Does the DVD cover for "Five Moments of Infidelity," the first film from writer/director Kate Gorman, strike you as a tad pretentious?
So goes the film.
Operating within the "Crash" school of filmmaking in which several storylines appear quite diverse yet inevitably intersect, Gorman keeps the goings on natural enough that the storylines never feel completely manufactured even under the most unlikely of circumstances.
As you can probably guess, Gorman's film primarily centers on the stories of five couples from diverse backgrounds...a gay couple, an older and seemingly burned out couple, an upwardly mobile couple trying to rediscover the spark and, well, you get the idea.
The Australian-made film does occasionally, okay often, dip into melodrama with a bit of a soap opera feeling to it. Of course, this could equally be due to the fact that Gorman called in favors from several of her Aussie actor friends, most of whom have a background in Aussie television or soaps.
Despite the melodramatic leanings, Gorman's script is surprisingly gentle and devoid of unnecessary dramatics. It seems a foregone conclusion that building a film upon a foundation of infidelity carries with it inherent melodrama. After all, we human beings are at our most self-righteous when we have either been betrayed or when we are following our own lustful desires.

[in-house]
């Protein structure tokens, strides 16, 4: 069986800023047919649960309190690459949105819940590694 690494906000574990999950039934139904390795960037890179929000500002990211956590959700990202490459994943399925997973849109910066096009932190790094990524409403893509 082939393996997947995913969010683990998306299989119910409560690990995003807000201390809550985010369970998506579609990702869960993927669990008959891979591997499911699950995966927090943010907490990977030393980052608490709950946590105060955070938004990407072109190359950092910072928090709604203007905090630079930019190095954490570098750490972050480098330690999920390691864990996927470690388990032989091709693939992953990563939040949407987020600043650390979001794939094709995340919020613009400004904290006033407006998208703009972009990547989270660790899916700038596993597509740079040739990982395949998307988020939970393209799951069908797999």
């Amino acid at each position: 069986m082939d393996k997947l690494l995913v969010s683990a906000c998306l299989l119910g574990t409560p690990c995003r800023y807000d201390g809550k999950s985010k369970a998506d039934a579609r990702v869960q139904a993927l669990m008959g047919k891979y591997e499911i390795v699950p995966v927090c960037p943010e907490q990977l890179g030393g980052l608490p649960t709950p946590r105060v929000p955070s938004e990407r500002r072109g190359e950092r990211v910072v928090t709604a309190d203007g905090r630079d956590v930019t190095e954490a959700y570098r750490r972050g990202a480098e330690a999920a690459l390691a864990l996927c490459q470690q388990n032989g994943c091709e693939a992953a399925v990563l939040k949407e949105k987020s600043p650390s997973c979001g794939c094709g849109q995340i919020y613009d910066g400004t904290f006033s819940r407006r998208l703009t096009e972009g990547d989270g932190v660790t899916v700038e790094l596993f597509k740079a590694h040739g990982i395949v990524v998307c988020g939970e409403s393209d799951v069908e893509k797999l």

Gorman avoids, however, overtly judging her characters and instead has a surprising amount of understanding for even the most obviously guilty ones. It's a refreshing approach that seems to imply a basic truth "I can't really move past this until I stop hating you."
Among the ensemble cast, particularly strong performances come from Sally McDonald as Narelle and Jason Chong ("Little Fish") as Danny.
The film's production values are consistent with similar indie flicks, though the film's musical score often felt overwhelming and jarring given the accompanying scenes.
In her directing debut, one might say it appears that Gorman tackled a bit too much for a first-time director. This said, "Five Moments of Infidelity" gives solid evidence of Gorman's solid ability to direct human relationships and a keen ear for dialogue.
"Five Moments of Infidelity" may have a bit of difficulty finding an American audience, given that this type of film is rather common on late night cable and, even more noteworthy, the film's only American is a bit of a wanker. Still, Kate Gorman is likely a name you're going to be hearing in the future and "Five Moments of Infidelity" is a film worth watching to see from where she began.
© Written by Richard Propes
The Independent Critic